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Near the beginning of the pandemic last year, Apple Maps began offering directions to COVID-19 testing locations, and now as the vaccine rolls out across the U.S., Apple has taken that to the next level with a new feature that will provide users with information on COVID-19 vacation locations.
Apple announced the new feature this week, which is being done in partnership with VaccineFinder, an online database developed by Boston Children’s Hospital that shows the latest vaccine availability at providers and pharmacies throughout the U.S.
- For Apple Maps users in the U.S., a new “COVID-19 Vaccines” entry should begin appearing on the “Find Nearby” menu when searching in Apple Maps.
- Tapping on this will show users all the COVID-19 vaccine sites within their local area, in much the same way that Apple Maps already displays information for things like gas stations, grocery stores, and coffee shops.
Much like other businesses and points of interest, the detailed info card in Apple Maps will show the operating hours, address, and phone number of each location, along with a link to the provider’s website to allow users to learn more about which vaccines are available and book an appointment.
According to Apple’s press release, there are already 20,000 locations available in the initial rollout, and Apple plans to continue adding more sites in the weeks to come.
Apple is also allowing healthcare providers, labs, and other related businesses to submit information on COVID-19 testing or vaccination locations at their facilities via a special Apple Business Register page. Apple will naturally verify this information before publishing it, but once it’s been validated and gone live, those locations will also be shown alongside the ones from the VaccineFinder database.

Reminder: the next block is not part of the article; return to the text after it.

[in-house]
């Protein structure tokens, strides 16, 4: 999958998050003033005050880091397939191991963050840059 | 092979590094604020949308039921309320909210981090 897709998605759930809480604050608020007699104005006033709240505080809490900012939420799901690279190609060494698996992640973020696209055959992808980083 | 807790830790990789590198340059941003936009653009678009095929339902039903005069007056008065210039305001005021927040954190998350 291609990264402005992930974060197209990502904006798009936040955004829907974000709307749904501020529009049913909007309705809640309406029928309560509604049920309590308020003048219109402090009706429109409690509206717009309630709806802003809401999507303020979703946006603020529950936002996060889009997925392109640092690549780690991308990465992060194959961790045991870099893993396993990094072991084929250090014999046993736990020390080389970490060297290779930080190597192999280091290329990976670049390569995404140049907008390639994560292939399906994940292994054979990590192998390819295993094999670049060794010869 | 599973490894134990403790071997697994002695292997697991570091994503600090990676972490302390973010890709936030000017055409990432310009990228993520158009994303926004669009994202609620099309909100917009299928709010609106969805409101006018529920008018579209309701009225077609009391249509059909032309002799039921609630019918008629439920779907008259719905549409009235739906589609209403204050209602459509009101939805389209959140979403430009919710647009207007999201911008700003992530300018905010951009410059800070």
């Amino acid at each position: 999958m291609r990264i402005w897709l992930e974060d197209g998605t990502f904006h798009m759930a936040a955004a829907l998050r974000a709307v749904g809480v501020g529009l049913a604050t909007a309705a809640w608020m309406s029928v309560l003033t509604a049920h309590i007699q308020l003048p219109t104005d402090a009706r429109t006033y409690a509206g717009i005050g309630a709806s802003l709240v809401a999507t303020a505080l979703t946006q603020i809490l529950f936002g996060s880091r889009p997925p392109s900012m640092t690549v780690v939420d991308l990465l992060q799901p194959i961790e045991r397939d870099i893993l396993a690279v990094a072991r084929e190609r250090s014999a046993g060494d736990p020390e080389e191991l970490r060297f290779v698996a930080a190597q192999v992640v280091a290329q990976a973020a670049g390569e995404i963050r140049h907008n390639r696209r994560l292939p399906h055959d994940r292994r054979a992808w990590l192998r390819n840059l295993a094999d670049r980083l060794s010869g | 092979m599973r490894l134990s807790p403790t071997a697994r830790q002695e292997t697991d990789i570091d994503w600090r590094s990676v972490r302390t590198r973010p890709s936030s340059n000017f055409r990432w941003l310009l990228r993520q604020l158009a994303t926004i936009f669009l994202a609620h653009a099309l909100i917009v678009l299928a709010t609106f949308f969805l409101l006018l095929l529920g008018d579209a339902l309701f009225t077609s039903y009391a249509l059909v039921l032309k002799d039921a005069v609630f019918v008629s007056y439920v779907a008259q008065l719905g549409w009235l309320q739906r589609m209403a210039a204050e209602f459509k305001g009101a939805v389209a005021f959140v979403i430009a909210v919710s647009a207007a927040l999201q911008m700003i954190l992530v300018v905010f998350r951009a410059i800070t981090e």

The new features also take advantage of Apple Maps’ integration with Siri, which will now respond to questions such as ”Where can I get a COVID vaccination?” with the list of nearby vaccination sites.
In addition to finding vaccines, Apple outlines other ways in which Siri can be useful in its knowledge regarding COVID-19, including identifying outdoor dining options, finding nearby restaurants offering takeout, and offering “Siri Audio Briefs” with the latest news and information from trusted news providers.
Apple began updating Siri to provide COVID-related information last year at the onset of the pandemic in North America, training it to answer common questions about the coronavirus, with guidance and health information from the U.S. Public Health Service and the CDC. For example, users can ask questions like “How do I know if I have coronavirus?” to be taken to trusted health resources that will provide accurate and reliable information.
Other Apple Maps COVID Updates
At this point, the vaccination location information in Apple Maps is only available in the U.S., and Apple hasn’t commented on any plans to expand it to other countries.
However, Apple Maps does offer information on COVID-19 testing sites in eleven other countries, including Australia, Canada, France, Germany, Japan, the Netherlands, New Zealand, Portugal, Singapore, Taiwan, and Thailand.
Apple also notes that over 4,400 locations now have verified “COVID-19 modules” on their business placards, allowing retailers to show COVID-19 related information like special shopping hours or other restrictions.
Further, Apple also provides a mobility data trends tool that published daily reports of how many iPhone users are moving around in their communities, as opposed to staying home. As is always the case with Apple and its commitment to privacy, this data is collected with complete anonymity, with randomized identifiers that change regularly, so Apple has no way of tying this location data to any specific individuals, or even tracking the movements of a single anonymous profile.
In this case, Apple is simply interested in providing raw numbers of how many people are moving around to help governments and health authorities analyze local behaviours. It doesn’t care to know who those people or, or even look at the habits of random individuals.